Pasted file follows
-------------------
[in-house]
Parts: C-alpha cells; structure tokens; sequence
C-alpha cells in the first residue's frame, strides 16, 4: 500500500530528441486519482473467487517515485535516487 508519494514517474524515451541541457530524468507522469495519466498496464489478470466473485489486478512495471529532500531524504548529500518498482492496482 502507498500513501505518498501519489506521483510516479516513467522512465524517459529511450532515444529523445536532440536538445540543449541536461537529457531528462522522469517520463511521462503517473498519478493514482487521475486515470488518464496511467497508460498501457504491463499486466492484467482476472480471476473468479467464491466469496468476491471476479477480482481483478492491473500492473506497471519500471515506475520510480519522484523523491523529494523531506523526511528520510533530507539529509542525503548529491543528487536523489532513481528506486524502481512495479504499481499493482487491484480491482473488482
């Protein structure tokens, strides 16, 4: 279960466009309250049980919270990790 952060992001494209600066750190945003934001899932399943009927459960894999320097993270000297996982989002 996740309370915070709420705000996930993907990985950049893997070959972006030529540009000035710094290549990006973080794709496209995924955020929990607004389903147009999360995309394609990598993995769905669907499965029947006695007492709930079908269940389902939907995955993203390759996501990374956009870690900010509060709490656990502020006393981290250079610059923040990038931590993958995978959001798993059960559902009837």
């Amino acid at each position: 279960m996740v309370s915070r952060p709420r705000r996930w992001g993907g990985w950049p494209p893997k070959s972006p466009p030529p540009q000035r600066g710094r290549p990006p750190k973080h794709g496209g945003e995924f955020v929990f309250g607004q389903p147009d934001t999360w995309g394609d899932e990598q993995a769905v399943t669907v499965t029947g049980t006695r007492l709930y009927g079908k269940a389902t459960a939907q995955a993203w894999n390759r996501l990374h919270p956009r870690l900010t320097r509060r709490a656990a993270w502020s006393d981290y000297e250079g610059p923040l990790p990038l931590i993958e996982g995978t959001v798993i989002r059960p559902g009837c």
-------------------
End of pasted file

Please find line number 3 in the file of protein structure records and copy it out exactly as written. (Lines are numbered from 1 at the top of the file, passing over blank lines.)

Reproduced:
C-alpha cells in the first residue's frame, strides 16, 4: 500500500530528441486519482473467487517515485535516487 508519494514517474524515451541541457530524468507522469495519466498496464489478470466473485489486478512495471529532500531524504548529500518498482492496482 502507498500513501505518498501519489506521483510516479516513467522512465524517459529511450532515444529523445536532440536538445540543449541536461537529457531528462522522469517520463511521462503517473498519478493514482487521475486515470488518464496511467497508460498501457504491463499486466492484467482476472480471476473468479467464491466469496468476491471476479477480482481483478492491473500492473506497471519500471515506475520510480519522484523523491523529494523531506523526511528520510533530507539529509542525503548529491543528487536523489532513481528506486524502481512495479504499481499493482487491484480491482473488482